Deere & Co
The company also raised its outlook for fiscal 2010 machinery sales growth to a range of 6 percent to 8 percent from a previous estimate that sales would fall 1 percent.
The results provided an early impressive report card on the company's new chief executive, 55-year-old Sam Allen, a life-long Deere employee who took over last summer after heading up the company's construction and forestry division for four years.
But they also reflect continued solid fundamentals in much of the farm world, where strong crop prices -- which translate into strong income for growers -- and low interest rates have helped encourage investment in new equipment.
Marie Ziegler, the head of Deere's investor relations unit, said the biggest factor in the raised sales guidance for the year was that the company's order book developed pretty dramatically over the course of the first quarter.
Profitability in the unit that makes Deere's green tractors and harvesters was especially impressive, reporting margins of nearly 10 percent -- three times what investors had expected, according to Eli Lustgarten, an analyst at Longbow Securities.
It looks like brilliant profitability in ag in a relatively weak market, Lustgarten said. It's a combination of restructuring, it's a combination of operating efficiency, it's execution, and brilliant ag margins.
U.S. manufacturers have laid off some 2.2 million workers since the recession officially began in December 2007 -- more than a quarter of the 8.4 million workers idled in the downturn.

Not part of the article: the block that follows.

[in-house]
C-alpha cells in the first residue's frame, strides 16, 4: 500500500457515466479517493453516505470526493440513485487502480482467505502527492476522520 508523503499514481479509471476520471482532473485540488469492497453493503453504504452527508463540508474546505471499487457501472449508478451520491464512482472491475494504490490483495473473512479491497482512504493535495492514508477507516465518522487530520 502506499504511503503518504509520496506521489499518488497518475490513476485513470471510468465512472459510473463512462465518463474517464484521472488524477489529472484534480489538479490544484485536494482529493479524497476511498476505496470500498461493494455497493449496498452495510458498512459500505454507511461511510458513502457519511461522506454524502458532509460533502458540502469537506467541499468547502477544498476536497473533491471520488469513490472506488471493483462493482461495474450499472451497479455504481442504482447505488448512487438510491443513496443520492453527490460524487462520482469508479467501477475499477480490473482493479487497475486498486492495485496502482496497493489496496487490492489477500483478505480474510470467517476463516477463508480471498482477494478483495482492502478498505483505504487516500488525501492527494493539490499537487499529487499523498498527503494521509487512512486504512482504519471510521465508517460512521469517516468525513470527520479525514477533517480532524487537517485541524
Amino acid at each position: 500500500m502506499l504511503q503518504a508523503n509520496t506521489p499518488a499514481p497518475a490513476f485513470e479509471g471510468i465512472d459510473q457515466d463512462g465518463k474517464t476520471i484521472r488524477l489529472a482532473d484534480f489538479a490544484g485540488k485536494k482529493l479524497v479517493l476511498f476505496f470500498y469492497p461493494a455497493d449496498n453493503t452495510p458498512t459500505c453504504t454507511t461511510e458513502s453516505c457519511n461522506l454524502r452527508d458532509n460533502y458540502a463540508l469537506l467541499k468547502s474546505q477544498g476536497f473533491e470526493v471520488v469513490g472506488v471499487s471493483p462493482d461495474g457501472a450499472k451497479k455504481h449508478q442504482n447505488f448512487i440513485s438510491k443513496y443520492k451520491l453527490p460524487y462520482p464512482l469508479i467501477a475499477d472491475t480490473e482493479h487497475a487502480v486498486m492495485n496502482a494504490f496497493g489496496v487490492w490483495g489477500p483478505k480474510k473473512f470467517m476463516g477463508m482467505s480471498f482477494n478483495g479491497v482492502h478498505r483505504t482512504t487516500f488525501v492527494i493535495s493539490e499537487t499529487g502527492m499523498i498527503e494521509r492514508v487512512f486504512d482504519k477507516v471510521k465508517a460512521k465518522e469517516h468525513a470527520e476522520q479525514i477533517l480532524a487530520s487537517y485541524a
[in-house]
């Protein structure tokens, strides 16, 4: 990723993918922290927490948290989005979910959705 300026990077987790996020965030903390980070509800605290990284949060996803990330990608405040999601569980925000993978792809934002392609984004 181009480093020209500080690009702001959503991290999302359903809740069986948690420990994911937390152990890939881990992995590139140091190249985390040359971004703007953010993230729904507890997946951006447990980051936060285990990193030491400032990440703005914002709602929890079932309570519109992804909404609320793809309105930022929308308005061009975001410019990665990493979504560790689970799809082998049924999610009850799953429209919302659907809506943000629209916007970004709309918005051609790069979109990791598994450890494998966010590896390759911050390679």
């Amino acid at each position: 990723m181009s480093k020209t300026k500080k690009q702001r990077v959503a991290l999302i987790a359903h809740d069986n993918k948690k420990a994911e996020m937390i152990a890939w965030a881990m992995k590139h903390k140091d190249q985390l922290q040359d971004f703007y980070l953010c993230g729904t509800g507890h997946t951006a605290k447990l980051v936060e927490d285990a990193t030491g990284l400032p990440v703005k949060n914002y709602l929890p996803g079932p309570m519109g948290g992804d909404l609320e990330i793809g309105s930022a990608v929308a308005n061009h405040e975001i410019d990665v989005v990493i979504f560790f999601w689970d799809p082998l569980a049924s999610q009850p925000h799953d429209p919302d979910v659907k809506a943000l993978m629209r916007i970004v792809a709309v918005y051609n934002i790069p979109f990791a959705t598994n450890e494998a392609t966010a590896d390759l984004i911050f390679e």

Those payrolls cuts, combined with the continued streamlining of their production lines and other structural cost reductions, have turned the sector into what one analyst recently called an operating leverage beast, capable of turning modest increases in demand into big jumps in profitability.
In Deere's case, the company also credited lower raw material costs for its better-than-expected performance.
Deere, the world's largest maker of agricultural equipment, reported a fiscal first-quarter net profit of $243.2 million, or 57 cents a share, up from $203.9 million, or 48 cents a share, a year earlier.
Revenue fell 6 percent to $4.84 billion.
Analysts, on average, expected the Moline, Illinois-based Deere to earn 19 cents a share on sales of $4.12 billion, according to Thomson Reuters I/B/E/S.
Net income at the company's financial services arm nearly doubled to $85.1 million, from $46.8 million last year, as the spread between Deere's borrowing costs and the interest it charges customers widened.
Deere said commodity prices -- and farm income -- would remain healthy in 2010, supporting industry sales of farm equipment in the United States and Canada at levels comparable to those seen in 2009, but lifting sales in South America as much as 15 percent.
The company now expects total U.S. farm cash receipts to approach $308 billion this year, off the record $336.4 billion of 2008, but up from the $300.6 billion in 2009.
Demand for large tractors has been greater than expected. It said farmers wanting its new 8R series row-crop tractor were on a waiting list that went out to September.
It warned, however, that industry sales in Europe, especially Central Europe and the former Soviet Union would remain under pressure as a result of challenging economic conditions and low levels of available credit.
Deere, which also makes construction and forestry equipment, said it expected that business to remain deeply depressed for the year as a result of a decline in non-residential construction and relatively high used-equipment levels.
Deere shares closed up $2.70, or about 5 percent, at $56.48 on the New York Stock Exchange after earlier rising as high as $58.05.
(Reporting by James B. Kelleher; editing by John Wallace, Maureen Bavdek and Andre Grenon)